Counting By 7s by Holly Goldberg Sloan is a middle grade novel about Willow Chance. Willow is a 12 year old genius who is obsessed with gardening and diagnosing medical conditions. Her life is changed forever the day she comes home from her counseling session and finds out her adoptive parents have been in an accident. Now orphaned twice over, she has to navigate through her grief and find a way to make sense of the world around her.
I really enjoyed reading this book. It was genuinely engrossing and touching. I liked the characters, especially Willow. She was weird and not quite real, but I could identify with that. I think a lot of kids, geniuses or not, can identify with being weird and not quite real.
I love stories about found families, and that is what this book is about. Despite being a little disconnected from the people around her, Willow draws people to her by being genuine and passionate about the world around her. Like many gifted children, the people she connects with the most are adults and older children. Through her, the people in this book learn how to be better and how to create a family. It’s really sweet and touching.
My only difficulty with the book is the little details. Middle grade books tend to be written in a reality that is completely unlike our own. On the surface, it looks like they’re about out world, but the way that world acts is so divorced from reality that I have a hard time letting go and just enjoying the book for what it is. It’s easy when it’s a straight out fantasy or dystopian novel; I don’t expect Divergent to be realistic, so when the worldbuilding falls apart, I can still love it for being a good coming-of-age novel about a girl. Something like Counting by 7s or The Report Card by Andrew Clements are more difficult for me because on the surface they seem realistic, but they’re not.
Basically, part of the plot revolves around Willow taking a standardized test and getting accused of cheating. And since she a. takes the test at the beginning of the year (which is not when standardized tests are administered in California) and b. gets accused to cheating a week later (it’s just so hilariously wrong that it would be possible to get the results to a CA standardized state test a week after it was given) that I was thrown out of the world for quite some times. It might have to do with being a teacher, but I am very tired of the way schools and the testing system are represented in books.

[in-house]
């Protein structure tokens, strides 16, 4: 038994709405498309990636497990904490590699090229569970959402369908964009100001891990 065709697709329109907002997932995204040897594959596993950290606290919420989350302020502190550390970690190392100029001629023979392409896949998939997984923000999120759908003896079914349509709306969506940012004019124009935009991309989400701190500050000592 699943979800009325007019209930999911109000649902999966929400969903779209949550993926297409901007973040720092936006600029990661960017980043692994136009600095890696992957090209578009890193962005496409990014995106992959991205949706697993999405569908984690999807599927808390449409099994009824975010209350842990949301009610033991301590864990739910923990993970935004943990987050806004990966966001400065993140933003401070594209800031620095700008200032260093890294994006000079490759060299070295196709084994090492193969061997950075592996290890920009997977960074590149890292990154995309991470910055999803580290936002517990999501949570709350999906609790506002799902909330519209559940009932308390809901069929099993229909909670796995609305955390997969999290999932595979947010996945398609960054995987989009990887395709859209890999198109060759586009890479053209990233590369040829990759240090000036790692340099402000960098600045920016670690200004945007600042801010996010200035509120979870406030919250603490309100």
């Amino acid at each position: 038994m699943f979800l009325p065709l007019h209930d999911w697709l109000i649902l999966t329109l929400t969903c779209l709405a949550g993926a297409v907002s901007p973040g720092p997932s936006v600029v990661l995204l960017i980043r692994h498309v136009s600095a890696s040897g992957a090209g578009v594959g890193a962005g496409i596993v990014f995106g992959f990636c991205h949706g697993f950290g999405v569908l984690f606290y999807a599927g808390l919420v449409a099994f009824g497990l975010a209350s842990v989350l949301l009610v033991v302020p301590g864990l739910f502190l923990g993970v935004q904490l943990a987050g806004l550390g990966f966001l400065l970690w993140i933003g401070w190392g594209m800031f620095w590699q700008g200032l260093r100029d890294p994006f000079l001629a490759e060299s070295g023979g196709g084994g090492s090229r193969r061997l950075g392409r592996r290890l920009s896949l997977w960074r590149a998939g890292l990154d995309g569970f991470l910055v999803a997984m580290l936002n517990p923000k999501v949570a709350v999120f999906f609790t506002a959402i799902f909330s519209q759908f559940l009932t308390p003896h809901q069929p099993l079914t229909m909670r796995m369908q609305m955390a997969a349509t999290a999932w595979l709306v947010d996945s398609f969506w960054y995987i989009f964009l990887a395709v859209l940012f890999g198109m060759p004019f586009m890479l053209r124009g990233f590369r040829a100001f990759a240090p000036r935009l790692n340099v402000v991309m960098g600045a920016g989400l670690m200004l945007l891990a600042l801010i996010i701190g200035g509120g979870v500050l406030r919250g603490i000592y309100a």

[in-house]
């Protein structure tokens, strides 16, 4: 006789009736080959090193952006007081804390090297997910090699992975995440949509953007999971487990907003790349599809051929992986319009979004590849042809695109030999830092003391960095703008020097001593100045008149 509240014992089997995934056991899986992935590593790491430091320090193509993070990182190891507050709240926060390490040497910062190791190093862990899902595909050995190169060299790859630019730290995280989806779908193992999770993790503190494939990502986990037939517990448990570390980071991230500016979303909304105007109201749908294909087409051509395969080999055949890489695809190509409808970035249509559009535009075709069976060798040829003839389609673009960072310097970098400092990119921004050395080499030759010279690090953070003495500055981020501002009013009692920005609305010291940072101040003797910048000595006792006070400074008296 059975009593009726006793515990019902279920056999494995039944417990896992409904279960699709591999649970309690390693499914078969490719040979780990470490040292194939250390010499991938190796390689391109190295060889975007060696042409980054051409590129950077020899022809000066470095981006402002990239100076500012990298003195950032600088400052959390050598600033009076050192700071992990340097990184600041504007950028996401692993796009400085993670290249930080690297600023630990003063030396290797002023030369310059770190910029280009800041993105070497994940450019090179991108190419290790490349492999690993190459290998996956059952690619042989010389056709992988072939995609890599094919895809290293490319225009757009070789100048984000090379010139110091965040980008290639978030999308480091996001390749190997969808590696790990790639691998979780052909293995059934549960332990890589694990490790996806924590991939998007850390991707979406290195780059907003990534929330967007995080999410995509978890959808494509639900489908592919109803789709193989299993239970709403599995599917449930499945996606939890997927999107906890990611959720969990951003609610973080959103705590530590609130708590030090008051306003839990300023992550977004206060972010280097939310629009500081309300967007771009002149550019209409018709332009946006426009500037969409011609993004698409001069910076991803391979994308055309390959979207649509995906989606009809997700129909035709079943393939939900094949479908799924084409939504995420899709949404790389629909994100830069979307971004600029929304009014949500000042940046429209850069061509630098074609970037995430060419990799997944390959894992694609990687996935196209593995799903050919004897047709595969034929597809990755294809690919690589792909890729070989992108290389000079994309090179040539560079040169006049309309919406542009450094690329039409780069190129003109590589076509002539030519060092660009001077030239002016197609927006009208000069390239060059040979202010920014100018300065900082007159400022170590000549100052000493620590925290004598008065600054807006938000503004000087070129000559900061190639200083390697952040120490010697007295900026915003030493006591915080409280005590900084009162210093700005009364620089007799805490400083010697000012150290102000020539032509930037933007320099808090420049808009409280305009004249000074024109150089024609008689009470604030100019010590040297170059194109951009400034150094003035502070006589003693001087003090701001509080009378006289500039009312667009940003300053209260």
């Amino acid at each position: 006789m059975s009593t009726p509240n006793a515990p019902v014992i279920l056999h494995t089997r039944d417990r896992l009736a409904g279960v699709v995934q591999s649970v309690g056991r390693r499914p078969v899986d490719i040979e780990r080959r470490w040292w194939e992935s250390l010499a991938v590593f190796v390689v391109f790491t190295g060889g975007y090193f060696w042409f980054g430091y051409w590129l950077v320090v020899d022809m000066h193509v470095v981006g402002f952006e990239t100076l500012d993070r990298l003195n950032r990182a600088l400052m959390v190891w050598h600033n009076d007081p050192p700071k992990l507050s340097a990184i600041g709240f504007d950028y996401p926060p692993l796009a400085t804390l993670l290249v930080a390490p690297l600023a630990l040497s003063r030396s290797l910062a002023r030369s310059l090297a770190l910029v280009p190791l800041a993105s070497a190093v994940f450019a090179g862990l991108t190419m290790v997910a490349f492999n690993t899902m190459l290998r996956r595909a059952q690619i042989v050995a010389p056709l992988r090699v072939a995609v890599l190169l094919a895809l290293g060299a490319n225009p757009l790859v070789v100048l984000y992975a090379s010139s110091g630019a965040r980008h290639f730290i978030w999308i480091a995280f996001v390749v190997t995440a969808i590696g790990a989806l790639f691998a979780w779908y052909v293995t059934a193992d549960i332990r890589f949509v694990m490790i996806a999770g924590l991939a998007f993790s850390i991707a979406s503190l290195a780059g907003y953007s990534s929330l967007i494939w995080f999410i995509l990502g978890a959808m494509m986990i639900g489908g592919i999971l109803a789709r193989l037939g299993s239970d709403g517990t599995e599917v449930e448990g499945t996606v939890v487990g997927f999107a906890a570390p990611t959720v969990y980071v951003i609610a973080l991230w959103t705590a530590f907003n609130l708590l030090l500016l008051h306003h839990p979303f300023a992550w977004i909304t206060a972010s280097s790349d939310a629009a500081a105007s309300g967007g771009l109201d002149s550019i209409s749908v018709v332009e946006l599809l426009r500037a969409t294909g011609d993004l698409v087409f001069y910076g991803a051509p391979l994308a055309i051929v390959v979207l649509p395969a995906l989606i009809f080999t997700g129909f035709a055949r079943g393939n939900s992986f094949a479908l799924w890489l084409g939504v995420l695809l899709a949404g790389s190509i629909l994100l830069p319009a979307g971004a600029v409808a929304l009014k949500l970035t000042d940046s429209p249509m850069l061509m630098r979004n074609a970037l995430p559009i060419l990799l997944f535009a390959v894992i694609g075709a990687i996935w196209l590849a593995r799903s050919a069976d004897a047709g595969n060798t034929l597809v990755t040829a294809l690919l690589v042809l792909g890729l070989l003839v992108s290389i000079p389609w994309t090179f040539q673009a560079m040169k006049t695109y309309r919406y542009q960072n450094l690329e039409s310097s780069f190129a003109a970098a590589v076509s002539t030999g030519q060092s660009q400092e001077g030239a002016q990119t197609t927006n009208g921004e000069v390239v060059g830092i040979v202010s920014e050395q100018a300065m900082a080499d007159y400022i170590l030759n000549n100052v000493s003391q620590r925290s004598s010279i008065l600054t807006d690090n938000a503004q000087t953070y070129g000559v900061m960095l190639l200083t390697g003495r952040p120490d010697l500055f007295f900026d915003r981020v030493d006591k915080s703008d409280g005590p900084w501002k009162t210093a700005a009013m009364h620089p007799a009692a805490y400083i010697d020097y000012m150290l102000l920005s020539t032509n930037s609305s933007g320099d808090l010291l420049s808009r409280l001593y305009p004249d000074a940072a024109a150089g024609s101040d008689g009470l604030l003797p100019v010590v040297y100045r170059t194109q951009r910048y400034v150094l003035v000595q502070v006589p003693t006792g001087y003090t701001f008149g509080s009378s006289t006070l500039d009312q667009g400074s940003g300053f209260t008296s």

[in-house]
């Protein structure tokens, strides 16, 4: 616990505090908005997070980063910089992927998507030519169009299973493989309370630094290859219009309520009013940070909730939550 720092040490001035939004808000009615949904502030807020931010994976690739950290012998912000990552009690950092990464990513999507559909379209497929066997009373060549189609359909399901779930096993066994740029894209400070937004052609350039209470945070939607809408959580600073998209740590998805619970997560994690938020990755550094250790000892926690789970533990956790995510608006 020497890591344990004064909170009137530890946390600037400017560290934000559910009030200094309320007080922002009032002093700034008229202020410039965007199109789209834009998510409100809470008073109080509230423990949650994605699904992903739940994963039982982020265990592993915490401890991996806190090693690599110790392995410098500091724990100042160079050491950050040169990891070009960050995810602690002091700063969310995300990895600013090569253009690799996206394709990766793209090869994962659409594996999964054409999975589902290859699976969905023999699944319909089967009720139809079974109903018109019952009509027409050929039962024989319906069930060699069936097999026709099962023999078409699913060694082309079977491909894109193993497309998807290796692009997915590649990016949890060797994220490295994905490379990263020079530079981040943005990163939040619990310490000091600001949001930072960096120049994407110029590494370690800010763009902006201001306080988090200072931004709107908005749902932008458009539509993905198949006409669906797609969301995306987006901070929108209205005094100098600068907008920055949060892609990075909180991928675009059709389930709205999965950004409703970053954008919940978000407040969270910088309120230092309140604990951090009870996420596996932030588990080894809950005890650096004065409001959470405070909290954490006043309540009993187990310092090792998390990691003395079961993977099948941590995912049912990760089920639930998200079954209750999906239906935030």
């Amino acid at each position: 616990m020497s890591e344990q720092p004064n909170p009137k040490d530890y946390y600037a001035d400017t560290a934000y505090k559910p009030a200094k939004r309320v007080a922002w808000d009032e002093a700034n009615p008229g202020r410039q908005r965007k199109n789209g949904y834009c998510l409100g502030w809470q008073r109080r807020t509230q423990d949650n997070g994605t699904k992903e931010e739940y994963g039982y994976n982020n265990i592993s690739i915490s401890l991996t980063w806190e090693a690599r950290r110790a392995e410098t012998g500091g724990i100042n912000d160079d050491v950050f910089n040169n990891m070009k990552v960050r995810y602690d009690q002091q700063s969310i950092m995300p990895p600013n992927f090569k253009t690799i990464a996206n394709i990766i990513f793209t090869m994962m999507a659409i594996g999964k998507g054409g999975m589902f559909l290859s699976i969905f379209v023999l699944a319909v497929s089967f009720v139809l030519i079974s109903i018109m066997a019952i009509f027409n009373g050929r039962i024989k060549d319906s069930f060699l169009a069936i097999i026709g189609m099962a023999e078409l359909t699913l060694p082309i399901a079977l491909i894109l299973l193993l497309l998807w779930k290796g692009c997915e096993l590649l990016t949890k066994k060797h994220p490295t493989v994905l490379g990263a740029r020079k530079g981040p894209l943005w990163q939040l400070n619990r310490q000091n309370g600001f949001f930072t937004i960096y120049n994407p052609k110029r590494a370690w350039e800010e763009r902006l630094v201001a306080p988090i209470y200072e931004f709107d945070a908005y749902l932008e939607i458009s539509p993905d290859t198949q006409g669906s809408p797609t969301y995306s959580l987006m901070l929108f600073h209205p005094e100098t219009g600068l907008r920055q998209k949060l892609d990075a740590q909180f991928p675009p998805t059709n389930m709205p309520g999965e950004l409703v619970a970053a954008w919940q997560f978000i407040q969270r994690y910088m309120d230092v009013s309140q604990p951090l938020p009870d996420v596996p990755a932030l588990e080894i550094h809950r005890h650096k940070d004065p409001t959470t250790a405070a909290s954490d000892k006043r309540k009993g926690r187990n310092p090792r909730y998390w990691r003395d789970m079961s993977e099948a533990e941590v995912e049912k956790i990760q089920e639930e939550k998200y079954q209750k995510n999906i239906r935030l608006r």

I also had a problem with Willow being so smart and able to do so many different things, but not being placed in a gifted class/school/or pull out programs or advancing grades. The level of genius this child was portrayed at, she should have already been in college, not entering middle school.
But, on the other hand, the book wasn’t written for me. It’s written for middle grade readers and books aimed at that group tend to have a protagonist who is overwhelmingly special in some way. That person is defined, however, not by their specialness, but by their ability to make connects with a wide group of diverse people and bring them together. It’s a comforting story that assures us that we are not alone, that our family and friends are waiting for us to bring them together. And Counting by 7s does this beautifully.